I have been an independent analyst of the U.S. weight loss market for 25 years, and will argue in this article that Herbalife has a very very slim chance, probably zero, of being shut down by the government. I respectfully disagree strongly with anyone that feels that this will happen, for a variety of reasons related to the weight loss market in which HLF competes, past actions of the FTC and other agencies, and the multi-level sales model that HLF and many other companies have used for many years.
First, HLF sells meal replacements (nutrition bars, powder shakes) designed to help people lose weight. in addition, it sells some appetite suppressants and metabolism boosters. Meal replacements have become increasingly popular in today's weight loss market, since they are inexpensive, convenient, and readily accessible via retail and MLM channels. They are also very safe and have not been associated with any negative side effects. Literally dozens of retail and private label brands exist and physicians often use them in their practice.
The OTC diet pills, which often contain a variety of herbs and caffeine, have come under scrutiny in the past, as they sometimes produce rapid heartbeats, nervousness, etc. They are stimulants. The FTC has scrutinized these diet aids for a long time, and has fined companies selling them (deceptive advertising, outrageous weight loss claims), in some cases asking the manufacturer to remove the product from the market. Hydroxycut is one such retail brand that was removed. However, the company reformulated the ingredients and Hydroxycut is once again being sold, in a slightly different iteration. But, the FTC did not put the manufacturer out of business.
In any case, I am not aware of any past action over the past 25 years where a meal replacement shake or bar was taken off the market, and these are the products that comprise the bulk of Herbalife's weight loss product sales. Therefore, at most, if there was a problem with HLF's other diet pills, at most they'd have to reformulate the product to eliminate any possible side effects. This is easily accomplished.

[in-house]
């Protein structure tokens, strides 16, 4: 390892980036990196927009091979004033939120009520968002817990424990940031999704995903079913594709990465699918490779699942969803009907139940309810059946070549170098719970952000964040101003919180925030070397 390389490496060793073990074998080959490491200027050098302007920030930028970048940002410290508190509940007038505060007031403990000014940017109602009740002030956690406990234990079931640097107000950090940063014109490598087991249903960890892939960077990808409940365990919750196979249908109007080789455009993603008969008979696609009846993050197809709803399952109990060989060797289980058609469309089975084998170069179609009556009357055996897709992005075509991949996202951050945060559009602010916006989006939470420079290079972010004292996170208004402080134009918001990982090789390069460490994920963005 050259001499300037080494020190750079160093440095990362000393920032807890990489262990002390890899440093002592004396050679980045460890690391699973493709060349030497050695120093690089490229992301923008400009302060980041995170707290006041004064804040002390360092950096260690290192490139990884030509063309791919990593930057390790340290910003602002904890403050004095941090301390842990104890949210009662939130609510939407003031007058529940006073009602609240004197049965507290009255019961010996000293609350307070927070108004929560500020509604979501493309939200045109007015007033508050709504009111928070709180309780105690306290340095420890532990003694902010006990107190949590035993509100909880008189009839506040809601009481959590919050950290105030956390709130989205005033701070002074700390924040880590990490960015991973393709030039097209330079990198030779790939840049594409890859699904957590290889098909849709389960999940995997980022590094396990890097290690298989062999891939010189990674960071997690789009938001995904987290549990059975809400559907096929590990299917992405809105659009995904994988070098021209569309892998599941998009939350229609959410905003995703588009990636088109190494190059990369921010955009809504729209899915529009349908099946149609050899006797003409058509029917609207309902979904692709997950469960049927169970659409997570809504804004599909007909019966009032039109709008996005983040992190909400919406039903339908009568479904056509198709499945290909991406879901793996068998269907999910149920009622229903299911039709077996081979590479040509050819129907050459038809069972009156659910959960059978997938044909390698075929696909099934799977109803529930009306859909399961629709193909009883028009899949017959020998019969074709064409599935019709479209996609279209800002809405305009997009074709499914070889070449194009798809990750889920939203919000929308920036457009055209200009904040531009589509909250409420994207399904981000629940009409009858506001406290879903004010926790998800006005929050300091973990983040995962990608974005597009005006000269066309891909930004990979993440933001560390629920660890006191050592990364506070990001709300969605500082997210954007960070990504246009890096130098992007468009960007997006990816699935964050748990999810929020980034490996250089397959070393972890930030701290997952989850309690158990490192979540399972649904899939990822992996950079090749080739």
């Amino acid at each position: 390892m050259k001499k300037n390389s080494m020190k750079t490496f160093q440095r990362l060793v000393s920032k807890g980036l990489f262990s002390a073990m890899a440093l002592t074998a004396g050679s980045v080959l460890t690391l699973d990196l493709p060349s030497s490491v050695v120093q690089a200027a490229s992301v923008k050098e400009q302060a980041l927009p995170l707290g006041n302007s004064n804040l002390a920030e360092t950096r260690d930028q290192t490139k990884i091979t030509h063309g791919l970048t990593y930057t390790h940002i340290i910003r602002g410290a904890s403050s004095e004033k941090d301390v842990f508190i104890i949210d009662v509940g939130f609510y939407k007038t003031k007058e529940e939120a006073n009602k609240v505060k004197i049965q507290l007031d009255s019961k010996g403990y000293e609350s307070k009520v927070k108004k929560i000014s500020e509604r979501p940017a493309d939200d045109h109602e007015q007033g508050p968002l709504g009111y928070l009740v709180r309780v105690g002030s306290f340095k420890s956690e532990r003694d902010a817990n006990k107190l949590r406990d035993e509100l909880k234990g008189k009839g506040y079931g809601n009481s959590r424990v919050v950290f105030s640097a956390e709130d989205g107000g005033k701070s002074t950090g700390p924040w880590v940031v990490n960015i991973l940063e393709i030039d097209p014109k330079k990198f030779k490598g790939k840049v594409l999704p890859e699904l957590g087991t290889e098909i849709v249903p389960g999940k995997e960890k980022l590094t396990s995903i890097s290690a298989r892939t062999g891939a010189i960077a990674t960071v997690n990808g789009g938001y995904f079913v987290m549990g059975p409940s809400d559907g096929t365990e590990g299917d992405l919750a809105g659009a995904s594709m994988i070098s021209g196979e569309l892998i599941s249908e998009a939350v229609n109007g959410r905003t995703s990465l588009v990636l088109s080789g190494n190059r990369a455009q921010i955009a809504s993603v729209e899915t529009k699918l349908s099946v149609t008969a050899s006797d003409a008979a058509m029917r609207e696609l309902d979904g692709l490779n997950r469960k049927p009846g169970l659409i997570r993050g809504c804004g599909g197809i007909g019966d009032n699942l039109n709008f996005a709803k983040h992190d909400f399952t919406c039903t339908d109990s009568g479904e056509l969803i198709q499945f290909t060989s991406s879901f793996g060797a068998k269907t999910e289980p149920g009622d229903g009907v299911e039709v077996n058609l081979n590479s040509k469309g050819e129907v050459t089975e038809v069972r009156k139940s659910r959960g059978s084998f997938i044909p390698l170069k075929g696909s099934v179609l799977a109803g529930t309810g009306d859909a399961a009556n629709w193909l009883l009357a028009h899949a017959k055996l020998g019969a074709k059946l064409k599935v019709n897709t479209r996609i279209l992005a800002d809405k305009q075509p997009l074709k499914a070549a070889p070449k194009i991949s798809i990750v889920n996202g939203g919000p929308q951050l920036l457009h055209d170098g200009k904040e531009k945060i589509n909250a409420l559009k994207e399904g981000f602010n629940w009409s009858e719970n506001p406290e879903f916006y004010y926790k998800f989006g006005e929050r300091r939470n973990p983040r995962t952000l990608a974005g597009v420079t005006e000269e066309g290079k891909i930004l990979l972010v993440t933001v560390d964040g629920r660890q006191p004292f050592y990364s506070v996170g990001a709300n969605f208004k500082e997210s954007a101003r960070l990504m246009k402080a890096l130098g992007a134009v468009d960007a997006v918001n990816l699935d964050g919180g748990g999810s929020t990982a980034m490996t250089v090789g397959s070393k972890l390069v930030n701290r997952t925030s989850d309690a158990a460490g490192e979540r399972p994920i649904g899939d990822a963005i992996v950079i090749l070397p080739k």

Secondly, since there are at least two dozen MLM companies operating in the U.S., all following basically the same sales model. If the government shut down HLF, they'd be forced to investigate the other MLM operators. The FTC is understaffed as it is, and conducting 24 separate company investigations would be an impossible task.
Following are the MLMs that we at Marketdata Enterprises have identified for a new report about to be released this week, about the MLM market for weight loss products: Advocare, AMS health Sciences, Conklin Co., GNLD Intl., Immunotec, Isagenix, Lifestyles USA, Lifewave, Loving Works, Mannatech, Morinda, Nature's Sunshine, Neways USA, NHT Global, Nikken, Pharmanex (div. of Nu-Skin Intl.), Reliv Intl., Shaklee, Sportron, Symmetry Corp., Synergy Worldwide, Univera, USANA Health Sciences, Nisalus (Blyth Corp.), and Vollara.
Third, MLM as a sales method is increasing in popularity in the U.S. Based on data from the Direct Selling Association, a total of $31.6 billion worth of products were sold this way in 2012. In addition, there are 16 million independent distributors or contractors engaged in this work. MLM positions have become more popular since the Great Recession as a job alternative, since one does not need a special license, certification or permit, and the work hours (from home) are flexible. In many cases, this is the only type of work the unemployed have been able to find.
Granted, the earnings are paltry, both on a part-time and full-time basis, with the exception of a lucky few that got in on the company in the beginning. Nevertheless, it's unlikely that in a tough economy, the government would step in and declare these millions of jobs to be illegal. That would not help their PR.
The fact is, MLM companies such as Shaklee, Nu-Skin and many others have been operating in the U.S. since the 1990s or earlier. Several years ago, Medifast came under a similar attack and they were found to be a legitimate operation (Take Shape For Life MLM division). Consequently, for the above reasons, it is my opinion that HLF will NOT be shut down, and is not an illegal "pyramid scheme." Sorry Mr. Ackman and other critics, but you are fighting a losing battle.
Disclosure: I have no positions in any stocks mentioned, and no plans to initiate any positions within the next 72 hours. I wrote this article myself, and it expresses my own opinions. I am not receiving compensation for it. I have no business relationship with any company whose stock is mentioned in this article.